Opinion: Gender wage gap for nurses needs to close now

By Caglayan Yasan*
Wednesday, 29 September, 2021

Opinion: Gender wage gap for nurses needs to close now

It is time that the gender wage gap for nurses is eliminated; women deserve equal pay for equal work.

In Australia, male nurses on average earn higher salaries than female nurses despite women making up the largest segment of the nursing workforce. Across the healthcare workforce, the wage gap divide is even greater.

Currently, Australia’s national gender pay gap is 14.2%. As at May 2021, women’s average weekly ordinary full-time earnings across all industries and occupations was $1575.00 compared to men’s average weekly ordinary full-time earnings of $1837.00. This means that on average, women earn $261.50 less than men.

In the healthcare and social assistance sector, which includes nurses, the gap is even wider. Women’s average weekly ordinary full-time earnings in healthcare was just $1570 compared to $1978 for men, a gap of $408.50 or a gap of 26%. This is a poor outcome for women given that the healthcare sector is the nation’s biggest employer.

In terms of nurses’ salaries, the gap has narrowed in recent years, but income discrepancies still remain. We know from the most recent ABS data available that the average weekly total cash earnings for male registered nurses was $1493.80, compared to only $1365.90 for female registered nurses in 2018. Female registered nurses earned around $128 less per fortnight. This gap needs to close. Nurses help to keep us alive and healthy, and the work of a female nurse is no less valuable than that of a male nurse.

This gap exists in the nursing profession despite it being mostly made up of females. Approximately 87% of all nurses and midwives are women. Many work part-time and a significant number stop working to care for children during their careers. These breaks and the need to work part-time while caring for family means that female nurses can be economically disadvantaged over their working lives and on average have less superannuation than male nurses, despite living longer.

It is important for all employers in the healthcare sector to help diminish the gender wage gap. All employers need to design jobs and career paths for nurses that encompass flexible work and encourage an organisational culture that supports flexible working practices or part-time work for both women and men.

More training opportunities and support need to be provided to female nurses who return to work part-time. This is to ensure that they are not disadvantaged in their career progression. Women are more likely than men to work part-time or flexibly because they still undertake most of society’s unpaid caring work and, as a result, may find it difficult to access suitable senior roles.

In Victoria, Western Health, for example, offers registered nurses who have had a period of absence from the clinical setting a ‘Nurses Refresher Course’. This course is designed to help nurses to update their knowledge, skills and build their confidence to return to work.

Culturally, there may need to be a shift in the direction to part-time management positions in health care from full-time positions to allow females to participate more in part-time management positions and job sharing.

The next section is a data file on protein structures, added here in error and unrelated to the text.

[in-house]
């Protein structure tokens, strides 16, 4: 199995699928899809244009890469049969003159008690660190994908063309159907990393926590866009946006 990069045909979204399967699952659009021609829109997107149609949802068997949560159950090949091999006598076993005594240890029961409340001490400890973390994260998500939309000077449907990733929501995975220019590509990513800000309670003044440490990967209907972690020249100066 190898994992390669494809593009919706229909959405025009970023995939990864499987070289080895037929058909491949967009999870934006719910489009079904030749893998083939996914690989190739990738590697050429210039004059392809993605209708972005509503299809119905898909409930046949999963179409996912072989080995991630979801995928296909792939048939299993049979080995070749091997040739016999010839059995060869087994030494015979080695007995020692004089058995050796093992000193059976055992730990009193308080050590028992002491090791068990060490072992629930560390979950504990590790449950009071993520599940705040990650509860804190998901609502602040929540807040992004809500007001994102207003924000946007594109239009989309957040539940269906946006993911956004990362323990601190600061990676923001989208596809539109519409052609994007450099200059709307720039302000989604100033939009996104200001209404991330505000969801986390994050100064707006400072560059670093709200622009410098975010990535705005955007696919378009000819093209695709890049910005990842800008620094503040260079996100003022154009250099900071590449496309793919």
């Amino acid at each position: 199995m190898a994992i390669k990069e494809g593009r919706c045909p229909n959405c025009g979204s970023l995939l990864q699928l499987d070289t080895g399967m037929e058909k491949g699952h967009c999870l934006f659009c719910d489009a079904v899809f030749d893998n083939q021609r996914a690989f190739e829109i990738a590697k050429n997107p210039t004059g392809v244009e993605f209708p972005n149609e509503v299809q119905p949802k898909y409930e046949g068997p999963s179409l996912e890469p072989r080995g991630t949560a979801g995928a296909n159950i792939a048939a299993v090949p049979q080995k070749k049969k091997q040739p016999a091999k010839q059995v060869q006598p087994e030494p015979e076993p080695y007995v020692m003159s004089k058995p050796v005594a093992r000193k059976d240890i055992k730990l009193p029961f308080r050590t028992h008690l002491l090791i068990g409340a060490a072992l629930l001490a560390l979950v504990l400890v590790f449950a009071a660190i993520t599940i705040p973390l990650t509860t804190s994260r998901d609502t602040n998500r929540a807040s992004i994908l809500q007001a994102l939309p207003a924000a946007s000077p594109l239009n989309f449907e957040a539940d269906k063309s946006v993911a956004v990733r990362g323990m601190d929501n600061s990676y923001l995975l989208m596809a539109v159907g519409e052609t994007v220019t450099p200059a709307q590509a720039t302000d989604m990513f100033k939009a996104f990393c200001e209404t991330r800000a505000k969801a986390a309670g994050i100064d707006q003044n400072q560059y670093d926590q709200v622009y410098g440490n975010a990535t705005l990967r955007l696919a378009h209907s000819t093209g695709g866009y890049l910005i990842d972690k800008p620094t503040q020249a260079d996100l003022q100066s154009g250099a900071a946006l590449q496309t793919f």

The obligation is on healthcare employers to conduct a gender pay audit to help identify and address discriminatory pay, so women are equally compensated and valued. Under the federal law, the Workplace Gender Equality Act 2012, large employers (non-public sector employers with 100 or more employees in their corporate structure) and registered higher education providers have to report to the Workplace Gender Equality Agency (WGEA) annually on a set of gender equality indicators.

Employers with over 500 employees must also meet certain minimum standards, including having a policy or strategy in certain areas to support gender equality. It’s also unlawful under the Fair Work Act to discriminate on the basis of sex. Various state, territory and federal anti-discrimination laws also make it unlawful for an employer to discriminate on the grounds of gender regarding remuneration.

Globally, the United National International Equal Pay Day is celebrated on 18 September each year, and this year, it was a reminder to all employers that the gender pay gap is a problem worldwide, as well as in Australia. Globally, women are paid less than men, with the gender pay gap estimated at 23%, according to the United Nations. Progress on narrowing that gap has been slow. Women earn 77 cents for every dollar men earn for work of equal value — with an even wider wage gap for women with children. The UN estimates that at this rate, it will take the next 257 years to close the global gender pay gap.

Hopefully in Australia we can make more solid progress on eliminating the gender wages gap entirely in the healthcare and nursing workforce within the next decade.

*Caglayan Yasan is the VU Online Master of Nursing Academic Course Coordinator. She is a student-focused academic working within the College of Health and Biomedicine/Nursing. She is an experienced surgical, community and rapid assessment nurse and is undertaking her PhD with the aim to improve patient/staff experience with falls prevention in a medical ward. Yasan graduated as a registered nurse in 2003. She commenced her career at VU as a clinical facilitator in 2015.

Image credit: ©stock.adobe.com/au/Pixelbliss

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